Today’s judgments and evil thoughts are more subtle. Our attitude toward charity waxes and wanes according to our judgment of whether people in need are deserving or undeserving. Somehow their decisions and actions seem to warrant more scrutiny than our own. We mask the stinginess of our hearts and wallets behind otherwise noble concepts like stewardship and accountability.

Jesus didn’t make distinctions among people in need based on their worthiness. As Paul reminds us in Romans, “all have sinned and fall short of the glory of God.”  Perhaps the biggest mistake we make when talking or thinking about the poor – is thinking of them as “the poor.” To follow Christ is to be a servant to all; there’s no service in washing clean feet.

Additional Reading:
For more thoughts on today’s scripture from James, see Solidarity.


Comfort: Poverty is not a sign of God’s disfavor. 

Challenge: Pay attention to what aspects of life and society unnecessarily favor people of greater means over people of lesser means.

Prayer: Gracious God, teach me to see all persons as you do. Amen. 

Discussion: What are the differences and similarities between tackling poverty on a national or global scale, and loving the poor on a personal level?

Join the discussion! If you enjoyed this post, feel free to join an extended discussion as part of the C+C Facebook group. You’ll be notified of new posts through FB, and have the opportunity to share your thoughts with some lovely people. Or feel free to comment here on WordPress, or even re-blog – the more the merrier!

Solidarity

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Today’s readings (click below to open in new tab/window):
Psalms 56; 149, Joel 3:9-17, James 2:1-13, Luke 16:10-17 (18)


I don’t believe in charity. I believe in solidarity. Charity is so vertical. It goes from the top to the bottom. Solidarity is horizontal. It respects the other person. I have a lot to learn from other people.

The author of James would probably have appreciated these words from Uruguayan author Eduardo Galeano. James was very aware that people struggle to see everyone as equal without regard to social and economic status. He wrote:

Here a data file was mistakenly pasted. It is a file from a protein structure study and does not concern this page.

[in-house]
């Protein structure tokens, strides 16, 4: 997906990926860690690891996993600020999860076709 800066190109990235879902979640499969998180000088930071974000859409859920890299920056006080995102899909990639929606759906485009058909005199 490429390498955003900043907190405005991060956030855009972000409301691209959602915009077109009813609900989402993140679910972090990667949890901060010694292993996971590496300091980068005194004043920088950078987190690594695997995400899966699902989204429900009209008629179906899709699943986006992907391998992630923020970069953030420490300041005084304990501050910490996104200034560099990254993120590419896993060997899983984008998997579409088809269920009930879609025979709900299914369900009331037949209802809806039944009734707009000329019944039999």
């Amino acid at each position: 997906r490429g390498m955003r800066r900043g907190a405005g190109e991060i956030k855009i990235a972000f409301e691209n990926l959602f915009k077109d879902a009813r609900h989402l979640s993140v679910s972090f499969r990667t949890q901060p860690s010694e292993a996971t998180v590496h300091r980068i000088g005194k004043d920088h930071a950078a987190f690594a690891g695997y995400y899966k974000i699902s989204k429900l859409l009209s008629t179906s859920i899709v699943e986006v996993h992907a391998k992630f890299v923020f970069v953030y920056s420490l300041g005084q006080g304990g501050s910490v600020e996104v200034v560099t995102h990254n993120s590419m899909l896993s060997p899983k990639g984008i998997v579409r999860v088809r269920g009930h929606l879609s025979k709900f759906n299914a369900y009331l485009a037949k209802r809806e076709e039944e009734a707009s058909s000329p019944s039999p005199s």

For if a person with gold rings and in fine clothes comes into your assembly, and if a poor person in dirty clothes also comes in, and if you take notice of the one wearing the fine clothes and say, “Have a seat here, please,” while to the one who is poor you say, “Stand there,” or, “Sit at my feet,” have you not made distinctions among yourselves, and become judges with evil thoughts?

Maybe we don’t make such distinctions on Sunday mornings, but the ever-present barriers between classes is very real. One common way to handle poverty is to push it out of sight. Many a generous soul who volunteers at a food bank or homeless center would not be keen to find one on their own block. We all like to hear a struggling neighborhood has been improved, but do we ask whether the improvements are positively impacting the people most in need, or are just forcing them away to create a new playground for the more affluent? In many ways, we are tolerant rather than inclusive. Tolerance starts from an assumption that we own social (and sometimes physical) space and have the authority to grant others permission to enter it; inclusivity assumes we all have equal right to that space and requires mutual respect and actual relationship to thrive.

Our faith communities should be places where we remove barriers and distinctions. By choosing solidarity and inclusivity over charity and tolerance, we remake part of the world in the image of the Kingdom. Whether our personal poverty is one of pocket, spirit, or status … we have a lot to learn from other people.

Comfort: All members of the Body of Christ are equal.

Challenge: Spend time with people who are different from you.

Prayer: Lord of Creation, may my heart be open to all. Amen.

Discussion: Are there any ways you are tolerant where you could become inclusive?

Join the discussion! If you enjoyed this post, feel free to join an extended discussion as part of the C+C Facebook group or follow @comf_and_chall on Twitter. You’ll  have the opportunity to share your thoughts with some lovely people. Or feel free to comment here on WordPress, or even re-blog – the more the merrier!